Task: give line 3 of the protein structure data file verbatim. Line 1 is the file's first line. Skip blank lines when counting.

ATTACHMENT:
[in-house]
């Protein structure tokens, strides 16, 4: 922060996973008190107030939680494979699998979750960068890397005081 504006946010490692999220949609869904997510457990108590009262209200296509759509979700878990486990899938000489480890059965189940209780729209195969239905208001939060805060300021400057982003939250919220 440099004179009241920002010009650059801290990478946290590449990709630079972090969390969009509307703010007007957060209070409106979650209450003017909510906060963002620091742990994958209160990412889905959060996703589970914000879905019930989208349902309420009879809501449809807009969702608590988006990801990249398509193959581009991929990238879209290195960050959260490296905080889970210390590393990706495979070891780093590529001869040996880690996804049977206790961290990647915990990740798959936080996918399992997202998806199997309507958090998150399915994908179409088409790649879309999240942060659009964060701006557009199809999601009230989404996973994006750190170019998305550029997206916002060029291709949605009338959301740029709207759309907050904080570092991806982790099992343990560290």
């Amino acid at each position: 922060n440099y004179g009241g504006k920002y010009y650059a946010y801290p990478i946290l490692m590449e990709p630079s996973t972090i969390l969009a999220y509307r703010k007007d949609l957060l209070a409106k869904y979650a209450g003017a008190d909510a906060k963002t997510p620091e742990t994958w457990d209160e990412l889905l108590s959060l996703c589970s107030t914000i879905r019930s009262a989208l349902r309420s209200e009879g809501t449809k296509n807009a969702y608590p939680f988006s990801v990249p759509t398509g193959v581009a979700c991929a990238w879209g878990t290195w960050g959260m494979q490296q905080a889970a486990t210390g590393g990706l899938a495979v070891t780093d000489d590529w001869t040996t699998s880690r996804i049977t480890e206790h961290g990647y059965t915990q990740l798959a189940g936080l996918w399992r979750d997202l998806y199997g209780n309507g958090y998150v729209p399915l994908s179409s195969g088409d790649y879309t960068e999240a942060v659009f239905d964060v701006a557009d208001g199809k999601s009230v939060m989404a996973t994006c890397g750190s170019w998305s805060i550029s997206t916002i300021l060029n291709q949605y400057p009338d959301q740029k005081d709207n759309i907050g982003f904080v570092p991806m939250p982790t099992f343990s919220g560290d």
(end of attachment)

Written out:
């Amino acid at each position: 922060n440099y004179g009241g504006k920002y010009y650059a946010y801290p990478i946290l490692m590449e990709p630079s996973t972090i969390l969009a999220y509307r703010k007007d949609l957060l209070a409106k869904y979650a209450g003017a008190d909510a906060k963002t997510p620091e742990t994958w457990d209160e990412l889905l108590s959060l996703c589970s107030t914000i879905r019930s009262a989208l349902r309420s209200e009879g809501t449809k296509n807009a969702y608590p939680f988006s990801v990249p759509t398509g193959v581009a979700c991929a990238w879209g878990t290195w960050g959260m494979q490296q905080a889970a486990t210390g590393g990706l899938a495979v070891t780093d000489d590529w001869t040996t699998s880690r996804i049977t480890e206790h961290g990647y059965t915990q990740l798959a189940g936080l996918w399992r979750d997202l998806y199997g209780n309507g958090y998150v729209p399915l994908s179409s195969g088409d790649y879309t960068e999240a942060v659009f239905d964060v701006a557009d208001g199809k999601s009230v939060m989404a996973t994006c890397g750190s170019w998305s805060i550029s997206t916002i300021l060029n291709q949605y400057p009338d959301q740029k005081d709207n759309i907050g982003f904080v570092p991806m939250p982790t099992f343990s919220g560290d």